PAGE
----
The contributions in this issue clearly reflect new approaches to long-standing concerns about the uses and abuses of preservation. Similar to the social and political upheaval of the 1960s, current outrage over and debate on social and environmental equity, human rights, diversity of expression, and inclusion all require the field and its practitioners to reexamine disciplinary curricula and professional practice to continue the legacy of the field as a catalyst for positive change.
(1) Michael Tomlan, “Historic Preservation Education: Alongside Architecture in Academia,” Journal of Architectural Education 47, no. 4 (May 1994): 187.
(2) Richard Dagenhart and David Sawicki, “Architecture and Planning: The Divergence of Two Fields,” Journal of Planning Education and Research 12 (1992): 5.
(3) Daniel Bluestone, “Academics in Tennis Shoes,” Journal of the Society of Architectural Historians 58 (1999): 300.
(4) Efforts toward a critical national history of historic preservation in the United States have not been attempted since Charles Hosmer’s two-volume chronicle: Charles B. Hosmer, Presence of the Past: A History of the Preservation Movement in the United States before Williamsburg (New York: Putnam, 1965); and Preservation Comes of Age: From Williamsburg to the National Trust, 1926–1949 (Charlottesville: Published for the Preservation Press, National Trust for Historic Preservation in the United States by the University Press of Virginia, 1981). For a more recent general account, see William J. Murtagh, Keeping Time: The History and Theory of Preservation in America (Hoboken, NJ: Wiley, 2006); and for specific regional histories, Randall Mason and Max Page, eds., Giving Preservation a History: Histories of Historic Preservation in the United States (New York: Routledge, 2020).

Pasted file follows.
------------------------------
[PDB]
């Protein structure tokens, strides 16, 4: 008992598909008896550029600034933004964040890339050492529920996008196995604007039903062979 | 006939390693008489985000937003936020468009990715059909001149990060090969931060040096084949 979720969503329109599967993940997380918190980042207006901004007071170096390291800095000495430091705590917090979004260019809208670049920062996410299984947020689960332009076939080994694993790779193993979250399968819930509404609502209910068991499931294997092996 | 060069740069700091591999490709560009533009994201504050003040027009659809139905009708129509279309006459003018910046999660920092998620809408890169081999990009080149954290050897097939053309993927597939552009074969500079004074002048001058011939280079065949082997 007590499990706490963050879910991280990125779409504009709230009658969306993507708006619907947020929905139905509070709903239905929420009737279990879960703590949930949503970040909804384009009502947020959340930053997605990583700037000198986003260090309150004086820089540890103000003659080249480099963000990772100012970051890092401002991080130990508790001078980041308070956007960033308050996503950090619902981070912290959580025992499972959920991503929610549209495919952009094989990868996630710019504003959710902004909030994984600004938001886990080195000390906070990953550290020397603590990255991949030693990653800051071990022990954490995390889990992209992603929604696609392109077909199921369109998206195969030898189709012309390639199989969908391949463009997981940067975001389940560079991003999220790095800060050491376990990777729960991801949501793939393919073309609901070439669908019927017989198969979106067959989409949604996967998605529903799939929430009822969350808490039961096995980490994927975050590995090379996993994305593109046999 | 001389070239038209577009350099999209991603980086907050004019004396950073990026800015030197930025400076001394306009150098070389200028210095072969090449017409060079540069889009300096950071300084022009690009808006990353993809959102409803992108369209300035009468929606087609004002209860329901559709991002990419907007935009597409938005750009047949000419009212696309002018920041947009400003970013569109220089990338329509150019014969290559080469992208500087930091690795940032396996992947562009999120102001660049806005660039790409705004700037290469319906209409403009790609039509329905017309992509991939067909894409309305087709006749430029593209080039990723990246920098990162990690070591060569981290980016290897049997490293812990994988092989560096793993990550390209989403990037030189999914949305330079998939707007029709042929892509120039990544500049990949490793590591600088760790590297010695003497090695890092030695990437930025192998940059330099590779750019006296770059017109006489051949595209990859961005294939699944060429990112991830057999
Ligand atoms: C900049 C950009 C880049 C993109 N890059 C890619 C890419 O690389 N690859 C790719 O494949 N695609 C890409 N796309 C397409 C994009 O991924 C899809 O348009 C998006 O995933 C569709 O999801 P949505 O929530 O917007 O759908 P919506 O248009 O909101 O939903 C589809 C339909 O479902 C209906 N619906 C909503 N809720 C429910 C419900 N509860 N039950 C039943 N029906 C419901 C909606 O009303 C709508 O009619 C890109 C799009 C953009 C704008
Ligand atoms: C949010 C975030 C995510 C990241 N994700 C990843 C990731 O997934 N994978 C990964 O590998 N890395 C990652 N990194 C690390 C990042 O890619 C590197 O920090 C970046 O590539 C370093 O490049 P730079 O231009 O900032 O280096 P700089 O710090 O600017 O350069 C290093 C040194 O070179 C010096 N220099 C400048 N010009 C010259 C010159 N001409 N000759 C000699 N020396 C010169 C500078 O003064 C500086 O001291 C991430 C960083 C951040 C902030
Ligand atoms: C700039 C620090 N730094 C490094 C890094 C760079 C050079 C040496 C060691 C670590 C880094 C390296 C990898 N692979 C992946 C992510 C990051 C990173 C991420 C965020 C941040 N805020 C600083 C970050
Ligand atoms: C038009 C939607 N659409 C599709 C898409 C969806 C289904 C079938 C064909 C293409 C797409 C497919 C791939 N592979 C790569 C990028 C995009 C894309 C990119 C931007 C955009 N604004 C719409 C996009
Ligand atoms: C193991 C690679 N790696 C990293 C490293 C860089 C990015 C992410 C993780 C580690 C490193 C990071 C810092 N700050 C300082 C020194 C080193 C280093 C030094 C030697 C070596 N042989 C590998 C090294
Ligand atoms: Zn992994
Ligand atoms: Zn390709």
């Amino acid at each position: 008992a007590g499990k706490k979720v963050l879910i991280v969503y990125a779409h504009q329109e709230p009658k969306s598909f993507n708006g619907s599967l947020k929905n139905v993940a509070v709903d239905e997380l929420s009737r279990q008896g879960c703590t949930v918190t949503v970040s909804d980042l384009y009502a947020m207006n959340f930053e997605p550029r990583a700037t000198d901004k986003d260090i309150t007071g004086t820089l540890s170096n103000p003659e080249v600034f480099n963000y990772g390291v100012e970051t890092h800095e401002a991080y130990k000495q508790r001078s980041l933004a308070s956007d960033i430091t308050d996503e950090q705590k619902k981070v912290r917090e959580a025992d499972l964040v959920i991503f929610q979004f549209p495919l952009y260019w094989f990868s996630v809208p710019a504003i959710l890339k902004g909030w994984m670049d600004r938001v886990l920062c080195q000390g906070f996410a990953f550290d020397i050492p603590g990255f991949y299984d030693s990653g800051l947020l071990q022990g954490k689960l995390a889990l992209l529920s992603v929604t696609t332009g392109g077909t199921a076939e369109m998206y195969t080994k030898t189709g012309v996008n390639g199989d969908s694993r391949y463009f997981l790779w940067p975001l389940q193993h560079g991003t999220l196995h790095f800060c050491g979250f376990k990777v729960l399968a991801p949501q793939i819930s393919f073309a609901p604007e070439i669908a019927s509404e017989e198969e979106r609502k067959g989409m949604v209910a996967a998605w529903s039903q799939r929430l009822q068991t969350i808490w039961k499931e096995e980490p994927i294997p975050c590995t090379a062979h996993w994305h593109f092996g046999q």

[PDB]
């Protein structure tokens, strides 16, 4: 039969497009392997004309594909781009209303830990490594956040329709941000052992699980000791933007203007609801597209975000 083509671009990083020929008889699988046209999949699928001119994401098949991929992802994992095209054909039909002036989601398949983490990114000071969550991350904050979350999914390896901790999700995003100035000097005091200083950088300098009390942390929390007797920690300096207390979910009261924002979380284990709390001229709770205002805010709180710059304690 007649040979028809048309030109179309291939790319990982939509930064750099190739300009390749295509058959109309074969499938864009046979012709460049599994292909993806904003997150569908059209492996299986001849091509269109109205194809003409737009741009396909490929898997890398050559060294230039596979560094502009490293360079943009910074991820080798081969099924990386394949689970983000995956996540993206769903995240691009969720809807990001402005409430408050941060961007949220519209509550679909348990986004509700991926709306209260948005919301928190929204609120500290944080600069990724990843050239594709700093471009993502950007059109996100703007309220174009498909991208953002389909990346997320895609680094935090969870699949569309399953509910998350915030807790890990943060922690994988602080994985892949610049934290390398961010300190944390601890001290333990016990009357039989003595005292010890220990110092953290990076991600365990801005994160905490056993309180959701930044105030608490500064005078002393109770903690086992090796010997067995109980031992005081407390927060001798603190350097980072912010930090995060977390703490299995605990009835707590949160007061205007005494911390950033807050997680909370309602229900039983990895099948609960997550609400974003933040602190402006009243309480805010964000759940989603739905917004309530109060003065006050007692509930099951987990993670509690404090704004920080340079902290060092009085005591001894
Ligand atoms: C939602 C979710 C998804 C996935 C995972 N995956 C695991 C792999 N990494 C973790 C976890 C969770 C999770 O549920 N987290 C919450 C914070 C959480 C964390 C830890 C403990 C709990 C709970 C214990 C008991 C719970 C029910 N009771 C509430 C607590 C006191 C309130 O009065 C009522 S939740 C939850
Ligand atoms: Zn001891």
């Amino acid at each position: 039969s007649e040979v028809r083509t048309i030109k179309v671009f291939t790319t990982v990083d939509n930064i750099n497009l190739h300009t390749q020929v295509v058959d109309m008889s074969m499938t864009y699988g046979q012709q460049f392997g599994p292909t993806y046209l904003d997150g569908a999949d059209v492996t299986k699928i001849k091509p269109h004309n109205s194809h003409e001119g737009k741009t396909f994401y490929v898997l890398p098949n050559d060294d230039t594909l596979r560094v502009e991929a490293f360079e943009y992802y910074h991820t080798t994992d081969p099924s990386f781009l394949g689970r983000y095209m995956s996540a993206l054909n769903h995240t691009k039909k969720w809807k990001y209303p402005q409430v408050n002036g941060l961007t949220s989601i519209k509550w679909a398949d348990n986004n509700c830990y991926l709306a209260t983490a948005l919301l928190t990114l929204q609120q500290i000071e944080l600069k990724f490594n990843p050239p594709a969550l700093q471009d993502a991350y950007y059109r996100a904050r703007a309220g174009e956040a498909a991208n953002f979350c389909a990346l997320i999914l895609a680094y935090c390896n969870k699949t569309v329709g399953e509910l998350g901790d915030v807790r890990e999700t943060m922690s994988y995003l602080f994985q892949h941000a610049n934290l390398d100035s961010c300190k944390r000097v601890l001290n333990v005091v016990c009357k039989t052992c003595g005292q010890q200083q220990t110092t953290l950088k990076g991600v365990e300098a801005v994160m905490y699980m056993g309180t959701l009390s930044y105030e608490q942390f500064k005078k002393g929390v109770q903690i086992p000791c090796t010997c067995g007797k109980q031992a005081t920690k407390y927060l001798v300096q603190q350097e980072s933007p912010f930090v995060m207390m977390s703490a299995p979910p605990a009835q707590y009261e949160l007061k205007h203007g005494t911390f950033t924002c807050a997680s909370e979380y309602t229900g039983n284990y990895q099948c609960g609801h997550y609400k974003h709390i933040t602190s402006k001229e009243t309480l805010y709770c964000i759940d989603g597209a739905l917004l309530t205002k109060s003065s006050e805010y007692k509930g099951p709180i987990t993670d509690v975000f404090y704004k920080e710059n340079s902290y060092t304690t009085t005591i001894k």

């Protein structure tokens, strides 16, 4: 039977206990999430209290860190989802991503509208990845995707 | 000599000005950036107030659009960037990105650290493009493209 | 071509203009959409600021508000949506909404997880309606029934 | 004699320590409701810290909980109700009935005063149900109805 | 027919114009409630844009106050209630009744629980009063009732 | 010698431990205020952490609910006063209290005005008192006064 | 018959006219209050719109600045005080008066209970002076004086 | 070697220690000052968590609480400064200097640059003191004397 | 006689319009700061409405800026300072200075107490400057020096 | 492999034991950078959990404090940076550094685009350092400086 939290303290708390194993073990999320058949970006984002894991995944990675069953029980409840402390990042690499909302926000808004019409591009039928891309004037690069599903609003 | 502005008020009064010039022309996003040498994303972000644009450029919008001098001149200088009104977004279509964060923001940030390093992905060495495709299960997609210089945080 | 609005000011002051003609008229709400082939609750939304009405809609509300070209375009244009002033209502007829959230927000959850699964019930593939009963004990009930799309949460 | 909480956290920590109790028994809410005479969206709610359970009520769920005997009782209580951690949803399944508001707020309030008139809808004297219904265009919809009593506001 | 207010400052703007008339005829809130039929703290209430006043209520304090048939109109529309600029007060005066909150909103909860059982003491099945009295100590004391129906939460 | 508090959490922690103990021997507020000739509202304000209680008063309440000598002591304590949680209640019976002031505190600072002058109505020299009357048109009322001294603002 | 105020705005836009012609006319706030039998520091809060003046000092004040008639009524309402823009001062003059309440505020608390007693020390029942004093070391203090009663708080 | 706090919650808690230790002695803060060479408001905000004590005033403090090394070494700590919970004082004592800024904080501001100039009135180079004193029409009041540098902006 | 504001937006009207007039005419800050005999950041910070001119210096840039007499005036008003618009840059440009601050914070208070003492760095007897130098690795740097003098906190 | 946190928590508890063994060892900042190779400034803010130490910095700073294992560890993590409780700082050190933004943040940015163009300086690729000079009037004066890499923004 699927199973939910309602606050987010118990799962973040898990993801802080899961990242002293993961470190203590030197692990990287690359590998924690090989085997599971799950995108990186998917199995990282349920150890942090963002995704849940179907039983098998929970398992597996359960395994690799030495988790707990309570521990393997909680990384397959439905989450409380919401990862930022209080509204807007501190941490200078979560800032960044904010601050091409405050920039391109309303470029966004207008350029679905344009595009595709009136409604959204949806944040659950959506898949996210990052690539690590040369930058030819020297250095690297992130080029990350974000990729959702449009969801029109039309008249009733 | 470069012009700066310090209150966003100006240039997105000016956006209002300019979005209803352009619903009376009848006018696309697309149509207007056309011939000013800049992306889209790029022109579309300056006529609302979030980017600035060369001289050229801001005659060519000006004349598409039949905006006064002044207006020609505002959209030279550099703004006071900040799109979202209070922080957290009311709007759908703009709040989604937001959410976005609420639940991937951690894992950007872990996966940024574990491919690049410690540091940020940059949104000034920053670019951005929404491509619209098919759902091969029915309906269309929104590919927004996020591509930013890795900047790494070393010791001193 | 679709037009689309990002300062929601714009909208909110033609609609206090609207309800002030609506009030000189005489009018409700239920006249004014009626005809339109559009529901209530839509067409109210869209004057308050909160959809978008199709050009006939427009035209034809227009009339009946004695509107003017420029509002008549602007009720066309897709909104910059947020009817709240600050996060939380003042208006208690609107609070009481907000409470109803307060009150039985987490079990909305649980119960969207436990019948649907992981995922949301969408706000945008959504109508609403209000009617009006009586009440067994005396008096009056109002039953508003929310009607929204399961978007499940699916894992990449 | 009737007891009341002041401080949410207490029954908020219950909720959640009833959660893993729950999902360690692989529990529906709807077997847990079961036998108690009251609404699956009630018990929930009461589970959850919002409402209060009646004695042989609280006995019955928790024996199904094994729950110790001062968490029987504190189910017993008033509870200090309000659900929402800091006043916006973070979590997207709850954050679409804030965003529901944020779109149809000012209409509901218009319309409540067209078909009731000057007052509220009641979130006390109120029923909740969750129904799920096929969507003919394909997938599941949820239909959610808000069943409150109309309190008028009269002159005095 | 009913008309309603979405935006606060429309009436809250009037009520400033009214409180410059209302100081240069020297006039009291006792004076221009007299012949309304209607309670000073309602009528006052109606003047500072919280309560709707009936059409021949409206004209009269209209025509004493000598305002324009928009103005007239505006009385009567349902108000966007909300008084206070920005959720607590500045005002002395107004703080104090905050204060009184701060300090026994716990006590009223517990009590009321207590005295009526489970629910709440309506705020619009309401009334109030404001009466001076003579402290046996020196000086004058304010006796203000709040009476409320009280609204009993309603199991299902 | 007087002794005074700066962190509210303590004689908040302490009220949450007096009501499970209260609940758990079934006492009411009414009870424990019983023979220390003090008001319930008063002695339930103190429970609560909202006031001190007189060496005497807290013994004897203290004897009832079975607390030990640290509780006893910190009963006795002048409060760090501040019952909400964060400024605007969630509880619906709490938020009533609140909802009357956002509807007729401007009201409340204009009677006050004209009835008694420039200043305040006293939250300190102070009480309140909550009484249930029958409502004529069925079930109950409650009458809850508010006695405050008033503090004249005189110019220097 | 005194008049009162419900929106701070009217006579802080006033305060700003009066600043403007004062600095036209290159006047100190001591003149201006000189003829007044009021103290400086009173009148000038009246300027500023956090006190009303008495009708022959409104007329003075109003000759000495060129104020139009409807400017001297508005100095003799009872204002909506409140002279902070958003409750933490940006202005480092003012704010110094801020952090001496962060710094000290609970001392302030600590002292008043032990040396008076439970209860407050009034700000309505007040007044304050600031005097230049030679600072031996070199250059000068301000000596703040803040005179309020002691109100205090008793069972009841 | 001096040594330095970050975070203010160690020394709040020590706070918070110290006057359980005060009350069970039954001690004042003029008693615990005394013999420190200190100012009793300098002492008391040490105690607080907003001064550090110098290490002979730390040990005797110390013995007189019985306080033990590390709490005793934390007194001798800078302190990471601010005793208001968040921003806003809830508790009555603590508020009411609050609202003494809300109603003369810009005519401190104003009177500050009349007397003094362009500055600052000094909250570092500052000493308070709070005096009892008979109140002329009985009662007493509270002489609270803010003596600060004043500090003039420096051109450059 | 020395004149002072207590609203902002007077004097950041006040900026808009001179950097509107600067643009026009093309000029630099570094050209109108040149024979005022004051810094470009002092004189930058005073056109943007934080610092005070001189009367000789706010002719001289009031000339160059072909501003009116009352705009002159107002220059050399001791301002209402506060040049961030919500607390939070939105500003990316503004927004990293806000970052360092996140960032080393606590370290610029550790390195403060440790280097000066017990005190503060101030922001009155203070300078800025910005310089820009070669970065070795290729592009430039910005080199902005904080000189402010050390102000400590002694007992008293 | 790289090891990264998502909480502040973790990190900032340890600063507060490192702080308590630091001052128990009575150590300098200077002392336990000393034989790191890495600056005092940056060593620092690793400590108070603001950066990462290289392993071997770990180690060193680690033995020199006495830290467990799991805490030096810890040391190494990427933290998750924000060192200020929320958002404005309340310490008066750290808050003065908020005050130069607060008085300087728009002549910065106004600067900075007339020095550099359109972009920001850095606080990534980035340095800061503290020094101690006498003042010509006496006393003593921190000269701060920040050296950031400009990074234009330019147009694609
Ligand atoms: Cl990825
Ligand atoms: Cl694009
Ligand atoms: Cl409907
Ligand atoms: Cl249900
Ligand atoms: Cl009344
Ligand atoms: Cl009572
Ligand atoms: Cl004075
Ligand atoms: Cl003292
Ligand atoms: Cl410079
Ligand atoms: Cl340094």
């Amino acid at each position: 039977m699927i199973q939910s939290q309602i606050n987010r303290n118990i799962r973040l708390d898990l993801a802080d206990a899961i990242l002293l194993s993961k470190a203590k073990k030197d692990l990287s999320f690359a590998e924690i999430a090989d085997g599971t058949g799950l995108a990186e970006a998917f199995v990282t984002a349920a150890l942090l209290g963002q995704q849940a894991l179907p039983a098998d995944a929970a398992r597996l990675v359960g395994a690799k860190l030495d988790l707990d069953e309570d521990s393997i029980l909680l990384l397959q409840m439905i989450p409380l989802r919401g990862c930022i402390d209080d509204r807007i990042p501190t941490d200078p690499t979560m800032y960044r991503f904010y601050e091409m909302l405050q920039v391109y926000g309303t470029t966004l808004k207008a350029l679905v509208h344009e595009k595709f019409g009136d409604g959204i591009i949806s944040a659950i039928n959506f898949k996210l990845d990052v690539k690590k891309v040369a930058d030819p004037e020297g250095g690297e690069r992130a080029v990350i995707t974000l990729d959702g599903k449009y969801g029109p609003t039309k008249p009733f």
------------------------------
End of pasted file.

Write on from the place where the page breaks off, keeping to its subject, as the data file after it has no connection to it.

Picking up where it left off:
(5) Tomlan, “Historic Preservation Education,” 189.
(6) Fitch first introduced the idea of the amateur with respect to the professionalization of architecture and later applied it to historic preservation. See James Marston Fitch, “The Profession of Architecture,” in The Professions in America, ed. Kenneth Schuyler Lynn (Boston: Houghton Mifflin, 1965), 231–41.
(7) Edward Said, “Professionals and Amateurs,” in Representations of the Intellectual (New York: Vintage Books, 1996), 73–83.
(8) For an interesting debate on the disciplinary justification for architecture and planning, see Robert Dyke’s commentary following Dagenhart and Sawicki’s paper and their response: Journal of Planning Education and Research 12 (1992): 143–48.
(9) Howard Gardner and Lee S. Shulman, “The Professions in America Today: Crucial but Fragile,” Daedalus 134, no. 3 (2005): 14.
(10) Ibid., 14–16.
(11) Bonnie J. Johnson and Nils Gore, “What Do the Professions ‘Profess’? Comparing Architecture and Planning Codes of Ethics,” Architectural Science Review 59, no. 6 (2016): 461.
(12) American Institute for Conservation (AIC) and Foundation for Advancement in Conservation (FAIC), Our Code of Ethics, accessed November 9, 2020, https://www.culturalheritage.org/about-conservation/code-of-ethics; National Park Service, Secretary’s Standards for Rehabilitation, accessed November 9, 2020, https://www.nps.gov/tps/standards/rehabilitation.htm.